Jan Mthly Close: S&P 500 +6.2% and VIX -2.27 at +19.40. Nikkei +4.7%, Shanghai +5.4%, Euro Stoxx +6.7%, Bovespa +3.4%, MSCI World +7.0%, and MSCI Emerging +7.9%. USD rose +2.2% vs South Africa, +0.6% vs Turkey, and +0.3% vs Sweden. USD fell -28.7% vs Bitcoin, -24.9% vs Ethereum, -6.3% vs Chile, -3.9% vs Brazil, -3.7% vs Indonesia, -3.4% vs Australia, -3.4% vs Mexico, -2.1% vs China, -1.9% vs Sterling, -1.8% vs Canada, -1.5% vs Euro, -1.0% vs Russia, -1.0% vs India, and -0.8% vs Yen. Gold +5.6%, Silver -0.8%, Oil -2.0%, Copper +10.9%, Iron Ore +5.1%, Corn +0.2%. 5y5y inflation swaps (EU -13bps at 2.14%, US -5bps at 2.25%, JP -10bps at 0.75%, and UK -21bps at 3.41%). 2yr Notes -23bps at 4.20% and 10yr Notes -37bps at 3.51%.
Year-to-Date Equities (high to low): Ireland +15.9% priced in US dollars (+14.7% price in euros), Czech Republic +15.6% priced in US dollars (+12.8% in koruna), Italy +14.9% priced in dollars (+13.7% in euros), Mexico +14.8% (+11.5%), NASDAQ +14.7%, Taiwan +14.2% (+10.4%), Euro Stoxx 50 +13.4% (+12.2%), Spain +13.3% (+12.1%), France +12.9% (+11.7%), Russell +12.7%, Korea +12.5% (+10.9%), Germany +12.3% (+11.2%), Greece +12.3% (+11.1%), Netherlands +12% (+10.9%), Argentina +11.6% (+18.5%), Sweden +11.1% (+12.3%), Philippines +10.3% (+7%), Australia +9.4% (+7.4%), Austria +9.2% (+8.1%), HK +8.9% (+9.5%), MSCI World +8.4% priced in dollars, Russia +8.2% (+4.4%), Canada +8.2% (+7.1%), South Africa +8% (+10.6%), S&P 500 +7.7%, Hungary +7.7% (+3.7%), Chile +7.6% (+1%), China +7.5% (+5.6%), Poland +7.3% (+7%), Israel +7% (+3.4%), Belgium +6.7% (+5.6%), New Zealand +6.2% (+6.3%), UK +5.8% (+6%), Finland +5.8% (+4.7%), Switzerland +5.5% (+5.8%), Singapore +5.4% (+4.1%), Japan +5.4% (+5.4%), Thailand +4.9% (+1.2%), Indonesia +4.5% (+0.9%), Denmark +3.3% (+2.3%), Malaysia +2.4% (-0.3%), Saudi Arabia +2.3% (+2.1%), Brazil +2% (-1.1%), Colombia +1.4% (-1.8%), Portugal +1% (-0.1%), India -0.9% (-1.4%), UAE -2.8% (-2.7%), Norway -2.9% (+0.9%), Venezuela -7.1% (+24.2%), Turkey -9.8% (-9.3%).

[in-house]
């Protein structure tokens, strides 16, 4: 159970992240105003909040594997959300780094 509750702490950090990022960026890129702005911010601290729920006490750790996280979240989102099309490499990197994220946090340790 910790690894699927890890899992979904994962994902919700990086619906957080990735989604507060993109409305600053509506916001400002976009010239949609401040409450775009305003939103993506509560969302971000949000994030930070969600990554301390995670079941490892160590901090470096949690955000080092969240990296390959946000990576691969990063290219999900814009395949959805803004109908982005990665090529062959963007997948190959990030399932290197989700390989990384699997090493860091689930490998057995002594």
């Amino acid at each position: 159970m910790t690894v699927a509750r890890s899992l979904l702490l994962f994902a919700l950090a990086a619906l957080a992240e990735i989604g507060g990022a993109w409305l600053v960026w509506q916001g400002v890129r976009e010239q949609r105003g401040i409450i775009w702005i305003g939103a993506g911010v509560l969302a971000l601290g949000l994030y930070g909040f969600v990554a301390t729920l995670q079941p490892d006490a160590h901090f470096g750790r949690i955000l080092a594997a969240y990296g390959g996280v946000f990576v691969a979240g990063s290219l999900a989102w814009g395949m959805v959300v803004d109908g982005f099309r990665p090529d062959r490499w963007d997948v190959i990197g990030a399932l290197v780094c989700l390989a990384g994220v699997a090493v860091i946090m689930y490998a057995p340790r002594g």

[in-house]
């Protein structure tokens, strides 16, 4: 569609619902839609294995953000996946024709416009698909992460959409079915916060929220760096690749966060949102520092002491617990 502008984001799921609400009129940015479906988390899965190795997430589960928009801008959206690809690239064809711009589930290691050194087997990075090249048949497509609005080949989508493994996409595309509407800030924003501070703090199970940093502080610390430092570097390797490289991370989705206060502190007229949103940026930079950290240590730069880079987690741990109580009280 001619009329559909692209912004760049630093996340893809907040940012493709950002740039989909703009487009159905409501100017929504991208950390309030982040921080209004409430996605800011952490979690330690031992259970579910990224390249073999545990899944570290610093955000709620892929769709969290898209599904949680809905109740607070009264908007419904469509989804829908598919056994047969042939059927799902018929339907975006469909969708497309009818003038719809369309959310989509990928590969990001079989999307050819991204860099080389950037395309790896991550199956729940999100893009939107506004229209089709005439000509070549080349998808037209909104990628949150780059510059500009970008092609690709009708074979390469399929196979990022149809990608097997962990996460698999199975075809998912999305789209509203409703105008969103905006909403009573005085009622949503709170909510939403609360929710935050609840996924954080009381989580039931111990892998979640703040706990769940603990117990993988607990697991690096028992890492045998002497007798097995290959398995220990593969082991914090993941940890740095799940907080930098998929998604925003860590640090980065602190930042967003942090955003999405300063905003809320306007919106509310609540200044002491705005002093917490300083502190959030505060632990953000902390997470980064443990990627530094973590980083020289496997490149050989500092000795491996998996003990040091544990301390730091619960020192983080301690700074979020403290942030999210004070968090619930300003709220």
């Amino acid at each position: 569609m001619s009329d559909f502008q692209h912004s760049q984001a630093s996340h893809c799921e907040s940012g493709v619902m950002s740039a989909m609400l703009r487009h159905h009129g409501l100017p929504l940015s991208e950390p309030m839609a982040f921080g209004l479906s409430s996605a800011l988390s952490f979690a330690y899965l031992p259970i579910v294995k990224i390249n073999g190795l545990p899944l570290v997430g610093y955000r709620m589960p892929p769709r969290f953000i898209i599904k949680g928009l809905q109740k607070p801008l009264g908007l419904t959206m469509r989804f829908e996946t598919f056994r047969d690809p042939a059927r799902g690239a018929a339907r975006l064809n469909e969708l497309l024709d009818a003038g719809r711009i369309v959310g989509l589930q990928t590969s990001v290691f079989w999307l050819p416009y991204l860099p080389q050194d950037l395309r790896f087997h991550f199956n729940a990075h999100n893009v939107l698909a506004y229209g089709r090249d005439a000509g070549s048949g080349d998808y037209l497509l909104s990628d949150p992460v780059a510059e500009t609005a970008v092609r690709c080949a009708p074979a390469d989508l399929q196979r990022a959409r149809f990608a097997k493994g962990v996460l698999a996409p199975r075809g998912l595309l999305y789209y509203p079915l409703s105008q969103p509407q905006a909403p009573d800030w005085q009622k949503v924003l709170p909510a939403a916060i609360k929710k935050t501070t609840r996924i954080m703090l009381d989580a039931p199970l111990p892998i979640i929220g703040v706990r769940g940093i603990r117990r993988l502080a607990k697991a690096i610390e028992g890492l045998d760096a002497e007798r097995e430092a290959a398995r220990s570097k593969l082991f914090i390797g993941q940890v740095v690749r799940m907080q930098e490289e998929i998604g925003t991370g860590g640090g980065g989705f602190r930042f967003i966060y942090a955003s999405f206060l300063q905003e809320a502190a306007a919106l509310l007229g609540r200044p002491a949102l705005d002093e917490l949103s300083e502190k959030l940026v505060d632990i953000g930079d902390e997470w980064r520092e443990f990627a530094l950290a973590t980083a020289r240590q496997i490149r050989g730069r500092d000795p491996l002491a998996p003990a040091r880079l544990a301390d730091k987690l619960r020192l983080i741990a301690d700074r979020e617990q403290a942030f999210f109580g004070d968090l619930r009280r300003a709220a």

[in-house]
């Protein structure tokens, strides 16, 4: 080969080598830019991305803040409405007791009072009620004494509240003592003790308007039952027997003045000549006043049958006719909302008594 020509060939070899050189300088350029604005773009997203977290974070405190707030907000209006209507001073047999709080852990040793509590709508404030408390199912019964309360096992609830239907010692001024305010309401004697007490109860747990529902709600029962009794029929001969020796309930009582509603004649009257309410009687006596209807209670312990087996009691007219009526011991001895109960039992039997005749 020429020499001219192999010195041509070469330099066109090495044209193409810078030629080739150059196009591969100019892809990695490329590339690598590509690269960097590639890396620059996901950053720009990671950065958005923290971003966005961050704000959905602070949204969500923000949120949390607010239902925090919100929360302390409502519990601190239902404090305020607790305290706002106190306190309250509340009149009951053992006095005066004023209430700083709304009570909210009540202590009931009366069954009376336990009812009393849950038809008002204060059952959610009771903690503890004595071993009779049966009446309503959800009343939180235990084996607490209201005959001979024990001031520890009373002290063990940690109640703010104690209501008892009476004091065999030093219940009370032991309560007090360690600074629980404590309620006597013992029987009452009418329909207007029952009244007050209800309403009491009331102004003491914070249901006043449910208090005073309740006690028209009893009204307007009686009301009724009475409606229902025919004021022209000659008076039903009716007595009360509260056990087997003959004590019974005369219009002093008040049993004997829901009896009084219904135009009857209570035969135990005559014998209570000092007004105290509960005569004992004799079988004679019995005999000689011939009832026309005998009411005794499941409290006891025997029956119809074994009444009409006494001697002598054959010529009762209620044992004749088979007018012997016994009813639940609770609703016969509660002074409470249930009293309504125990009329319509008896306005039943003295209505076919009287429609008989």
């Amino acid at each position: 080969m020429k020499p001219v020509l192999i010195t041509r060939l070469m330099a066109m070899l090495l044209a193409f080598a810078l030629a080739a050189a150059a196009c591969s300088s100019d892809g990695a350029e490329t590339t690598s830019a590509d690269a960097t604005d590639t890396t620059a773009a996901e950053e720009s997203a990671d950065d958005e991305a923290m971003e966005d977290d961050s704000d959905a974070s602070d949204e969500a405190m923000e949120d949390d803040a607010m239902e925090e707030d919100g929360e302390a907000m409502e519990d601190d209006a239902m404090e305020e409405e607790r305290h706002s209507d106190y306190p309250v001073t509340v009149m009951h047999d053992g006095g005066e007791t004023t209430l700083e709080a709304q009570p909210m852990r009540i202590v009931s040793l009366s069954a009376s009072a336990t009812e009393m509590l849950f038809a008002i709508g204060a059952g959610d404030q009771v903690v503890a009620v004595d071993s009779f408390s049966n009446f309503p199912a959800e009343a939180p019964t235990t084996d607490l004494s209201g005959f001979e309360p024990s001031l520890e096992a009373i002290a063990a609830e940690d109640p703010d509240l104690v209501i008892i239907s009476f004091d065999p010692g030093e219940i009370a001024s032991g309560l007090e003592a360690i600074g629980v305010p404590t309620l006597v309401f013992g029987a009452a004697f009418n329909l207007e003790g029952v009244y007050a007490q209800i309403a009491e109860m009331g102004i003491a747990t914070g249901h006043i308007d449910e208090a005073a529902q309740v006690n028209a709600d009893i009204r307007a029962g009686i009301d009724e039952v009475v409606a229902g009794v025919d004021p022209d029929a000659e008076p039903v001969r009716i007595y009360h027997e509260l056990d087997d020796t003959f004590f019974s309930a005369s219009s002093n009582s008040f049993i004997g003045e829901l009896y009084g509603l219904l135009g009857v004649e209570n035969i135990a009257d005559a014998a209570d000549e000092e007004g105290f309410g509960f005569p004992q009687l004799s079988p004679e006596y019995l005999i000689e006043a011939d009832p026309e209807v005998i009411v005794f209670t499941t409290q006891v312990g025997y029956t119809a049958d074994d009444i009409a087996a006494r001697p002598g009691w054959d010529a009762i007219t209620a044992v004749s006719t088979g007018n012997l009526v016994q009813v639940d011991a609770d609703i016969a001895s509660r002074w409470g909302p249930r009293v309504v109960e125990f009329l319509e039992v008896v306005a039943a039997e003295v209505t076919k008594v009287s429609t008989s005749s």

Supply Side: “You know, 8mm Ukrainians have fled and are now in the UK and EU,” said the strategist. “And in the US, a couple million people crossed your southern border illegally last year, and they’re still coming,” he said. “If there’s something that the industrialists like about Biden, that’s the thing,” he said. “In a demand led inflation, with a shortage of labor, the natural tendency is to look for rate hikes and hard landings as the answer. And it usually is. But a large influx of labor eager to earn a living wage is an answer too. At least it helps.”
Chatter: “The good cyclical investors think we have more to run,” said the strategist. “The biggest difference between ’22 and ’23 is that most now believe there is a bull market in bonds,” he added. 10yr treasury yields have been trending lower since October, falling from 4.33% to 3.53%. 30yr yields peaked at 4.43% and now trade 3.62%. “In a bond bull market, you need a hard landing for the economy or a credit event for stocks to not go up. Bears say it’s impossible for the Fed to cut without a hard landing. And bulls say you don’t have to have either.”
2023: “This year will be about staying one step ahead of markets, so that you never find yourself on the back foot,” said the CIO atop his prodigious pile, having navigated 2022 beautifully. “I’m trying to figure out the next play after this extraordinary January,” he said. “Interest rate volatility collapsed, driving the mechanical re-risking which drove massive short-covering.” Then came rest-of-world growth vs the US. “It started with EU gas price declines and China re-opening, and then in the last few weeks reverted a bit more to US growth stock short covering.”